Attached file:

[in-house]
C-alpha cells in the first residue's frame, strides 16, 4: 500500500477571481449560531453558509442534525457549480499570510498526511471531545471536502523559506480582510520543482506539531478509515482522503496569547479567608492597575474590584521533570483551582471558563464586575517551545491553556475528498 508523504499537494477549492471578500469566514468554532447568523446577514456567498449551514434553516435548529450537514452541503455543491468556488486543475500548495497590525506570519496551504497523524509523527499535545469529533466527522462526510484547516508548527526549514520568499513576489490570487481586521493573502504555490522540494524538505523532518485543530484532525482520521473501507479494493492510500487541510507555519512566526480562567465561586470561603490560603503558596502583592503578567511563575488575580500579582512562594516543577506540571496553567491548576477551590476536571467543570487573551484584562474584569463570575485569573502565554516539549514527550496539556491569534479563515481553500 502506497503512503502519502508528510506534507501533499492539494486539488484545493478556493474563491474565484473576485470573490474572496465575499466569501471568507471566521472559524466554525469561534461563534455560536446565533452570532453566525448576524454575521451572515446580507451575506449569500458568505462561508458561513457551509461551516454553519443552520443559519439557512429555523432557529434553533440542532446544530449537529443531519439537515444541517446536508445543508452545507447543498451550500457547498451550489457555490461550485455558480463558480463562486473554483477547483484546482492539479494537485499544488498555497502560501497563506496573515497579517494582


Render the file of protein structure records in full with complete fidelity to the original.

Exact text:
[in-house]
C-alpha cells in the first residue's frame, strides 16, 4: 500500500477571481449560531453558509442534525457549480499570510498526511471531545471536502523559506480582510520543482506539531478509515482522503496569547479567608492597575474590584521533570483551582471558563464586575517551545491553556475528498 508523504499537494477549492471578500469566514468554532447568523446577514456567498449551514434553516435548529450537514452541503455543491468556488486543475500548495497590525506570519496551504497523524509523527499535545469529533466527522462526510484547516508548527526549514520568499513576489490570487481586521493573502504555490522540494524538505523532518485543530484532525482520521473501507479494493492510500487541510507555519512566526480562567465561586470561603490560603503558596502583592503578567511563575488575580500579582512562594516543577506540571496553567491548576477551590476536571467543570487573551484584562474584569463570575485569573502565554516539549514527550496539556491569534479563515481553500 502506497503512503502519502508528510506534507501533499492539494486539488484545493478556493474563491474565484473576485470573490474572496465575499466569501471568507471566521472559524466554525469561534461563534455560536446565533452570532453566525448576524454575521451572515446580507451575506449569500458568505462561508458561513457551509461551516454553519443552520443559519439557512429555523432557529434553533440542532446544530449537529443531519439537515444541517446536508445543508452545507447543498451550500457547498451550489457555490461550485455558480463558480463562486473554483477547483484546482492539479494537485499544488498555497502560501497563506496573515497579517494582